The Briefing on Wednesday 14th March 2018
In this edition of The Briefing from Informed Choice on Wednesday 14th March 2018 – inflation basket update, remortgages reach nine-year high, Prudential to demerge, small change for the chop, and Google bans bitcoin ads.
Inflation basket update
The Office for National Statistics has made several changes to the goods and services included within their inflation basket. Added to the notional basket are women’s leggings, chilled mashed potato and raspberries. Removed from the basket are pork pies, Edam cheese and camcorders. A review of the inflation basket takes place one a year, to keep the goods and services measured relevant for the British consumer. The ONS then uses price changes to the 700 items in the basket across 20,000 UK outlets in order to calculate changes to price inflation.
Remortgages reach nine-year high
The number of remortgages in January reached a nine-year high while the number of first-time buyers and home movers both increased compared to the same period in the previous year. This is according to UK Finance’s latest mortgage trends update. There were 49,800 new homeowner remortgages completed in January 2018, 19.1% more than in the same month a year earlier. This is the highest monthly number of remortgages since November 2008, when the figure stood at 51,300. The £8.9bn of remortgaging in January 2018 was 20.3% more year-on-year.
There were 24,500 new first-time buyer mortgages completed in January 2018, 7% more than in the same month a year earlier. The £4bn of new lending in the month was 11.1% more year-on-year. The average first-time buyer is 30 and has a gross household income of £41,000.
Commenting on the data, Jackie Bennett, Director of Mortgages at UK Finance said:
Remortgaging in January reached a nine-year high, as a number of fixed rate mortgages came to an end while borrowers locked into attractive deals amid expectations of further interest rate rises. While an increase in remortgaging is expected in the New Year as people put their household finances in order, this strong growth is above the seasonal fluctuations we tend to see at this time of year.
There was the usual dip in both first-time buyers and home-movers post the December festive period, but mortgage lending in both segments increased compared to the same period in 2017. However, growth in the buy-to-let market remains subdued, reflecting the ongoing impact of recent tax and regulatory changes.
Prudential to demerge
Insurance giant Prudential has announced plans to demerge investment manager M&G from the group. They also plan to sell their £12bn annuity portfolio. The life insurer announced it will demerge its UK and Europe business from Prudential, resulting in two separately-listed companies with “different investment characteristics”. Shares rose more than 4% in early trading following the news.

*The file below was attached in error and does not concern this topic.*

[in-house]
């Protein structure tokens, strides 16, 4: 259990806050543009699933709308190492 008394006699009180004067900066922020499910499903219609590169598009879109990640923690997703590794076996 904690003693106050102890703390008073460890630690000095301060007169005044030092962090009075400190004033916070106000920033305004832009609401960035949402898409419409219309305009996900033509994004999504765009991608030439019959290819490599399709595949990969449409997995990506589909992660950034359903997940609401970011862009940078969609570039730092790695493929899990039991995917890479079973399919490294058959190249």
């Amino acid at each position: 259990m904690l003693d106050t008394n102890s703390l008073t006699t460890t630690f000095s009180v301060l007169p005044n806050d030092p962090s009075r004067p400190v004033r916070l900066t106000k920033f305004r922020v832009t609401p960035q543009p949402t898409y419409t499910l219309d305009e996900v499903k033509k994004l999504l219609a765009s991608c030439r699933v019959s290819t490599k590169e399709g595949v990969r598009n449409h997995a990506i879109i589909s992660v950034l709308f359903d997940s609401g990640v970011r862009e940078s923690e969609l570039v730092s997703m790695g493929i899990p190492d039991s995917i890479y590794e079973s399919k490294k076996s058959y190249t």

Mike Wells, Prudential group chief executive, said:
Following separation, M&G Prudential will have more control over its business strategy and capital allocation. This will enable it to play a greater role in developing the savings and retirement markets in the UK and Europe through two of the financial sector’s most trusted brands, while Prudential plc will be able to focus on the attractive returns and growth potential of its market-leading businesses in Asia and the US.
Small change for the chop
The government could remove 1p and 2p coins from circulation, as well as getting rid of £50 notes. The hint came in documents with yesterday’s Spring Statement, with the Treasury calling for evidence around the use of cash and digital payments. It follows a rise in the use of contactless and digital payments, with the document saying there has been a “much more significant decline in the use of cash for transactions that are less than £5 compared to higher-value transactions”.
Up to 60% of 1p and 2p coins are used only once before leaving the cash cycle; being saved in a jar at home or, in around 8% of cash, thrown away. The paper says:
At the other end of the denominational scale the £50 note is believed to be rarely used for routine purchases and is instead held as a store of value. There is a significant overseas demand for £50 notes, with the notes used for some transactions, but mainly held as a store of value alongside other currencies such as the dollar and euro.
There is also a perception among some that £50 notes are used for money laundering, hidden economy activity, and tax evasion.
Google bans bitcoin ads
Google has announced a change to its advertising policy which will result in cryptocurrency adverts being banned from June. The firm indicated in a blog post it will change its existing financial product restriction list to blacklist ad content “including but not limited to initial coin offerings (ICO), cryptocurrency exchanges, cryptocurrency wallets, and cryptocurrency trading advice.” The ad ban will apply to Google’s proprietary and affiliated advertisement platforms.
It follows a similar move last month by Facebook, banning advertisements for bitcoin and initial coin offerings, in order to prevent ads which may deceive investors.
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